COVID-19 vaccines are being administered all over the country as the push to get vaccines into arms ramps up. While eligibility isn’t open to everyone quite yet, in just a few short weeks any adult in the country should be able to sign-up to get their shot.
Of course, this doesn’t mean that appointments will be easy to come by, but at least everyone will now be able to get in line.
There are three major companies putting out vaccines right now in the United States: Pfizer, Moderna, and Johnson & Johnson.
All three of these vaccines have the ability to lower your risk of hospitalization and major illness due to the COVID-19 virus, so you should seek out and accept whichever one you can get first. Don’t wait for a specific company’s version if you have one available to you, just go with what you can get in order to get protected.
Yes, the Pfizer and Moderna vaccines have a slightly higher overall protection percentage than Johnson & Johnson, but they will all keep you from being hospitalized and/or dying. Johnson & Johnson, on the other hand, only requires one shot to be effective, where as the others require two to be completely vaccinated.
The main goal is to take whatever vaccination you can get an appointment for to help the country reach heard immunity status so things can start getting back to normal.
What Are the Side Effects of the COVID Vaccines?
As with any vaccine, there are going to be side effects associated with the COVID-19 vaccine. However, keep in mind that these vaccines do not actually inject you with COVID-19, so the side effects you experience are due to your immune system reacting to the vaccine and producing antibodies.
This is exactly what the vaccine is supposed to do. If you experience these symptoms after your shot, you more than likely do not have COVID (unless you were exposed around the same time you got your shot), it’s just your bodies natural reaction to the vaccine.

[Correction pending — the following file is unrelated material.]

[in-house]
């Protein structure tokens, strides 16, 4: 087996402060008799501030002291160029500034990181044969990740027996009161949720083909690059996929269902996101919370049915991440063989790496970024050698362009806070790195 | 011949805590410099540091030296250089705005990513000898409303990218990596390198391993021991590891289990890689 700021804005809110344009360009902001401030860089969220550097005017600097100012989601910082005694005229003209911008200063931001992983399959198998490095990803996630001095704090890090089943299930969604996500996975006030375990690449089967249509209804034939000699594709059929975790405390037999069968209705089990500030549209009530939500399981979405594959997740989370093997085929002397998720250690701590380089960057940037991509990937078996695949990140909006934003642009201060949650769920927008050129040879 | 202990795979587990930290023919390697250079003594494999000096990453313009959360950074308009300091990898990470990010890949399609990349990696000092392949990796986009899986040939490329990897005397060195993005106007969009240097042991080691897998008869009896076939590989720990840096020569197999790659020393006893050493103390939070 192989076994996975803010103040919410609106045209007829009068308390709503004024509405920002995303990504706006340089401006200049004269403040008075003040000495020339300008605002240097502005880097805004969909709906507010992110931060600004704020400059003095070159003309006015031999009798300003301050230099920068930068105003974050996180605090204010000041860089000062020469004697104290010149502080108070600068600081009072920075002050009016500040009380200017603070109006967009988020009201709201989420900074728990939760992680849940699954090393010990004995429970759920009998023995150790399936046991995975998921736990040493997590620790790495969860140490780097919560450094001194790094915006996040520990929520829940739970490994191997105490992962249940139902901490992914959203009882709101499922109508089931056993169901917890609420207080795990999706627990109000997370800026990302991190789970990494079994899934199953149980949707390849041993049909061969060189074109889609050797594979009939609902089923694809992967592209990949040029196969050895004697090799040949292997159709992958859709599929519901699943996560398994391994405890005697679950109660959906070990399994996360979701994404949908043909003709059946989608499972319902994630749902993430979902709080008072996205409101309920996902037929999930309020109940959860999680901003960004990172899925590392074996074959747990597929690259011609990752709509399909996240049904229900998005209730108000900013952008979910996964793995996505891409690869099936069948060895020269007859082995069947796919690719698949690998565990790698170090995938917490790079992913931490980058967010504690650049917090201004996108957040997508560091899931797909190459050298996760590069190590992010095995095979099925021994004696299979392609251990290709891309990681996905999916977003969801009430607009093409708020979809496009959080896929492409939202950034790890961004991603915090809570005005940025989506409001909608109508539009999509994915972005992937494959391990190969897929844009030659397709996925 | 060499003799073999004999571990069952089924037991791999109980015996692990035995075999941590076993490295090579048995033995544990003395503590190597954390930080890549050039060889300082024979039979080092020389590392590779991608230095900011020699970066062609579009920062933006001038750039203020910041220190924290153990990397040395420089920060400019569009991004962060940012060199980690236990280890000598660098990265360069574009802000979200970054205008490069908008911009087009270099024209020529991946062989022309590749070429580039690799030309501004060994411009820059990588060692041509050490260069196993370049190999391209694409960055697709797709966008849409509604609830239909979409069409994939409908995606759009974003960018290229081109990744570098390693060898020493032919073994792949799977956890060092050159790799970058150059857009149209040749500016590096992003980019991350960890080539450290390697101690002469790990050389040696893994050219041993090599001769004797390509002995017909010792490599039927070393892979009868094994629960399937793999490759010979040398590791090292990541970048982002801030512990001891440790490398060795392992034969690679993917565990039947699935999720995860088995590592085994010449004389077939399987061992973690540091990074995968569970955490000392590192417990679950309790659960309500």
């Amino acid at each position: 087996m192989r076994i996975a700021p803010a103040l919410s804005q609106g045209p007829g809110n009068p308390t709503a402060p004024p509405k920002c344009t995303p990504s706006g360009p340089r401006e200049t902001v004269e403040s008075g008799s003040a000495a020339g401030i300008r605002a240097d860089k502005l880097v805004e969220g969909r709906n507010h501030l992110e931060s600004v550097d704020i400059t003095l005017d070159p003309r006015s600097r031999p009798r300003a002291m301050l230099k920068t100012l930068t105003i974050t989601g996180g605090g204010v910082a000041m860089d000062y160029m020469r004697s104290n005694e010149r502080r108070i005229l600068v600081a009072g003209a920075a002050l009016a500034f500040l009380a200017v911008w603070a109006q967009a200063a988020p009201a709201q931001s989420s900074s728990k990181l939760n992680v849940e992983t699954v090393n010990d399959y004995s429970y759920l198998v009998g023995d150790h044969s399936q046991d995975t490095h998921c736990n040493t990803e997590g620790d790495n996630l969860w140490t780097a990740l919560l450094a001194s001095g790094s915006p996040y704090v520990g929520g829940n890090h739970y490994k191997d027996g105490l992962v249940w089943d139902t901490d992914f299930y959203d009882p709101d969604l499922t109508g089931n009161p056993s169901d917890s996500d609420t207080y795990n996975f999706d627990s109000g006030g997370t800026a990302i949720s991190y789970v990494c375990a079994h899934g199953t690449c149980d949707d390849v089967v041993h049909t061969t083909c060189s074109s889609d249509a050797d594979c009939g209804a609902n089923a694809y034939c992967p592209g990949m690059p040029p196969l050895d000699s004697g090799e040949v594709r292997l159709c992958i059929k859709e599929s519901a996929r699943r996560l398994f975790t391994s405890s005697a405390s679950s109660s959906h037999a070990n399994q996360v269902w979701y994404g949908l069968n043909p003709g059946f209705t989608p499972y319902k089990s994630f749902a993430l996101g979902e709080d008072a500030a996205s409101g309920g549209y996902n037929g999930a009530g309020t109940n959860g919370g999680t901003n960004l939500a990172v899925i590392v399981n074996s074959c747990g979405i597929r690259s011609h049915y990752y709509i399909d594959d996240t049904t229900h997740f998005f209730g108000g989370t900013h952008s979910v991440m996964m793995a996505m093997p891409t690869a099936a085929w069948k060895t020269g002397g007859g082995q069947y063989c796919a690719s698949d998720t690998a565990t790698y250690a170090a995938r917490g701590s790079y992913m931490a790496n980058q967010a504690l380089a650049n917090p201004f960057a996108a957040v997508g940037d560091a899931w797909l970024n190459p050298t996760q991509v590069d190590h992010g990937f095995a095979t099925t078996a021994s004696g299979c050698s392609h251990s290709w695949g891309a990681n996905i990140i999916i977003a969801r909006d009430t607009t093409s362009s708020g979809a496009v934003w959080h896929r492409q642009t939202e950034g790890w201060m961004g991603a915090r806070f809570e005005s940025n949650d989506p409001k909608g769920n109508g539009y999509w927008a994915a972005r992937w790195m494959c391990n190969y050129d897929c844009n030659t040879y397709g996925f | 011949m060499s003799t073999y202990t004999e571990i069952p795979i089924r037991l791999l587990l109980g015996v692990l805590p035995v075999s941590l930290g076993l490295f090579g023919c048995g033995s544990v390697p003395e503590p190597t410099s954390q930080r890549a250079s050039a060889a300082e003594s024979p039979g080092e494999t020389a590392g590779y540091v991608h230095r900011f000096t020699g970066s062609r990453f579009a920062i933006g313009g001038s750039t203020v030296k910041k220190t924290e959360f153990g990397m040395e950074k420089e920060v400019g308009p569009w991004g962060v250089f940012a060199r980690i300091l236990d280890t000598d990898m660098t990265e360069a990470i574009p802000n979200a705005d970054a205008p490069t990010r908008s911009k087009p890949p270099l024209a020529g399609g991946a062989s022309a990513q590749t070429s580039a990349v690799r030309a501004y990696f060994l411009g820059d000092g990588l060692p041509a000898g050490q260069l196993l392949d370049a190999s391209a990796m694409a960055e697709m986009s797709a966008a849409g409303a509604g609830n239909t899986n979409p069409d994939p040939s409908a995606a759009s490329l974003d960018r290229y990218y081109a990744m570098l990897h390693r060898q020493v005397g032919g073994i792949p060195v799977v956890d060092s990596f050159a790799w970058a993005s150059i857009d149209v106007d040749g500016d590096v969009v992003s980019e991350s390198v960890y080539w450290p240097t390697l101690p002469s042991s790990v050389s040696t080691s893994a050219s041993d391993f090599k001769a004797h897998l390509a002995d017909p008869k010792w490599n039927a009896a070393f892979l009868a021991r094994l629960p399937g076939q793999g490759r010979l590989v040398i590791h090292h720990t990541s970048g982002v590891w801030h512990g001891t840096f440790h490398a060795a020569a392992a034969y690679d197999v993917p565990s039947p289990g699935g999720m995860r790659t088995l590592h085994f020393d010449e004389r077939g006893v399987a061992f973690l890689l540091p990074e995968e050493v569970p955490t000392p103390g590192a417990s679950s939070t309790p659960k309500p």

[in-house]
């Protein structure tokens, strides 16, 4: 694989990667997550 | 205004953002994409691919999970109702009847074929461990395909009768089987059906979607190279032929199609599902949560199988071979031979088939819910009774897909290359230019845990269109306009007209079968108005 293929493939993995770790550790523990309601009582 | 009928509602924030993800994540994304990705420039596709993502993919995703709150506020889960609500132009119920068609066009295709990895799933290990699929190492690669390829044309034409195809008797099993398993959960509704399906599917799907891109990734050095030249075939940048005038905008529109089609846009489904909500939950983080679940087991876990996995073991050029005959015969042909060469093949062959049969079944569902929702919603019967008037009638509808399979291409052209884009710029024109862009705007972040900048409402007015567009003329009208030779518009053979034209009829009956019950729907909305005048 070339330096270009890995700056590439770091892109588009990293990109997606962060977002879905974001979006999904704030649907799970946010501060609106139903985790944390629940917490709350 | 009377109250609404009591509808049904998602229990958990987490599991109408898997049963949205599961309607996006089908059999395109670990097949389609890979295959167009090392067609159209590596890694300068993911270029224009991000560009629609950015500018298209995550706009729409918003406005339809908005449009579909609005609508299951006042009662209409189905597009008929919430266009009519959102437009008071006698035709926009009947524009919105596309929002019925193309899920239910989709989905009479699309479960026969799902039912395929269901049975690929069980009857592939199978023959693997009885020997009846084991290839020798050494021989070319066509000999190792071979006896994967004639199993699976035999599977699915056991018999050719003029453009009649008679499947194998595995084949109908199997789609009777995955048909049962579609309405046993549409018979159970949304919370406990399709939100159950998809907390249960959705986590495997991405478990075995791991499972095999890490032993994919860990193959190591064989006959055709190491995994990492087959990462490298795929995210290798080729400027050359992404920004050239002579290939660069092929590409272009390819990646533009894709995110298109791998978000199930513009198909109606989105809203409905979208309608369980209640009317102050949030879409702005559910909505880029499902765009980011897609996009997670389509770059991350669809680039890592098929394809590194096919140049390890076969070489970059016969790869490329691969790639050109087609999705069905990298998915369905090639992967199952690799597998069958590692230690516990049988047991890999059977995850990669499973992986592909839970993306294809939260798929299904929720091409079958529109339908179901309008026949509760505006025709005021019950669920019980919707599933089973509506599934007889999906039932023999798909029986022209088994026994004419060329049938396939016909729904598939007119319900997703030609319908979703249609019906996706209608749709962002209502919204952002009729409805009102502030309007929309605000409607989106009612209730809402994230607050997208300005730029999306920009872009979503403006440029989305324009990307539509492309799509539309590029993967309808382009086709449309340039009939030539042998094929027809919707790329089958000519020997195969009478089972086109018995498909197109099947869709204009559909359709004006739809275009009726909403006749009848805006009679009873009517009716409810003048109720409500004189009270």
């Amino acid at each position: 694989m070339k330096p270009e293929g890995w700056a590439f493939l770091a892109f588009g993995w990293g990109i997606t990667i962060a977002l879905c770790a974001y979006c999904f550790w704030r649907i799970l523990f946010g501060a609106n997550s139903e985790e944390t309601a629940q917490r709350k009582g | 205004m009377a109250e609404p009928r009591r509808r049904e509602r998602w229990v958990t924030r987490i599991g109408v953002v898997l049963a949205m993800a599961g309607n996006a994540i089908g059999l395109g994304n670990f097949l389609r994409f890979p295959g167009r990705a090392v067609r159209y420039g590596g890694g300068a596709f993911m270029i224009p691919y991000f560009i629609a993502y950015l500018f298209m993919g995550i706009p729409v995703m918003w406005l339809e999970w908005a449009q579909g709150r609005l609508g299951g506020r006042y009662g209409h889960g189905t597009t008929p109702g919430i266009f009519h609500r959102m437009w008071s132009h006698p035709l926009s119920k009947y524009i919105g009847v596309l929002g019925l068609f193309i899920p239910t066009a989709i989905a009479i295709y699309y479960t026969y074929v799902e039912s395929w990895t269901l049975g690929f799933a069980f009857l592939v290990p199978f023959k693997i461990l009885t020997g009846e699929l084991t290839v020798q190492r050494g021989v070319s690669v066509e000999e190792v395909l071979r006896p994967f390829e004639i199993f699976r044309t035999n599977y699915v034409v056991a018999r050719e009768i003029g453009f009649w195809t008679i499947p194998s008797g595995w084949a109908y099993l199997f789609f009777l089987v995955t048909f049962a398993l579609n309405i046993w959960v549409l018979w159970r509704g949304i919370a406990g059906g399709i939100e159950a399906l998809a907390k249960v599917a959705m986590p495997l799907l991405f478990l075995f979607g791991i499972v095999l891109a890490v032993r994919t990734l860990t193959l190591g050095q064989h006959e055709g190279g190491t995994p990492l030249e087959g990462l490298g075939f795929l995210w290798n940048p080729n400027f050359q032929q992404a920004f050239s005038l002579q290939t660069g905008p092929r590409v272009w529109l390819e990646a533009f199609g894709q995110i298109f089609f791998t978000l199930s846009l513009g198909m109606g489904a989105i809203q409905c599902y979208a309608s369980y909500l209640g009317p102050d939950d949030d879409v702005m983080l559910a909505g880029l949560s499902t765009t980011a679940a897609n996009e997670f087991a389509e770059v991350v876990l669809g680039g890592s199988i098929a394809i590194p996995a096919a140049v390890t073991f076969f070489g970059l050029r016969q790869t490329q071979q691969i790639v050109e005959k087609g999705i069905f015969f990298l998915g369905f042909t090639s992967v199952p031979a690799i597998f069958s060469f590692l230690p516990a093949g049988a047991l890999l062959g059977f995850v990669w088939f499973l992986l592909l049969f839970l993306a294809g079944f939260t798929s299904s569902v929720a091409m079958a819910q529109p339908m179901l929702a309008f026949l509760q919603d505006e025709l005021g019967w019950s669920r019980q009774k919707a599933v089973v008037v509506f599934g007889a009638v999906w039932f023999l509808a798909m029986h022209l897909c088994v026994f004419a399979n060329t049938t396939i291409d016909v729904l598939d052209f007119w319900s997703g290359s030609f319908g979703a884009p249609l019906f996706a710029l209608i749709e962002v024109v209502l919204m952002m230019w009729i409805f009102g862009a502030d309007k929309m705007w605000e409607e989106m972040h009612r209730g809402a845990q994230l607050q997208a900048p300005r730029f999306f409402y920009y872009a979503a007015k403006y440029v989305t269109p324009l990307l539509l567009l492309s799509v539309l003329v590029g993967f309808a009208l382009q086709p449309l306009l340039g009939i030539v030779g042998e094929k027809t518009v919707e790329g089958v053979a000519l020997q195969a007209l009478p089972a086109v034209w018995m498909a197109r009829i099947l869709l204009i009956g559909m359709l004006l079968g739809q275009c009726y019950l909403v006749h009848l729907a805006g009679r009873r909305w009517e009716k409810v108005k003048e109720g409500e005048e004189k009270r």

The most common symptom that people experience from all of the vaccines is a sore arm at the injection site.
Other internalized symptoms such as fever, fatigue, headache, muscle aches, chills, joint pain, nausea, or a general feeling of being unwell are also common and will usually subside within 24-48 hours.
There is the possibility of more severe side effects, but those are mostly linked to allergic reactions and you will notice these within 4 hours of receiving the vaccine.
If I Have Breast Implants Should I Be Worried About the Vaccine?
This vaccine is really no different than any other vaccine out there in the way that it works within our bodies. Yes, it uses mRNA to tell our cells to make a harmless piece of the COVID-19 spike protein in order for our bodies to generate the antibodies needed to fight off the virus in the future, and mRNA vaccines are new, but they have been studied for years and use the same underlying principles that other vaccines use.
And yes, this vaccine was moved through the approval process quicker than other vaccines of this nature, but that’s only because of the urgency of the situation. There’s a lot of red tape that a traditional vaccine has to go through in order to be approved for human use, but because of the pandemic we are facing, that red tape has been reduced and the vaccine was able to make it into arms faster.
Receiving the vaccine will have no adverse effects on your breast implants and should not cause any difficulties with them at all. And for those that say “well, the long-term effects haven’t been studied enough”, do you have issues with your breast implants after the flu vaccine every year? No. So this will be no different.
We highly recommend anyone that has the opportunity to receive the vaccine, do so. It will protect you from becoming dangerously sick, hospitalized, or dying, and will also help protect those around you that haven’t yet received the vaccine, or can’t, due to health issues.
The benefits of this vaccine far outweigh the risks of getting COVID itself, so please don’t worry about side effects related to your breast implants if you have the opportunity to receive your vaccine.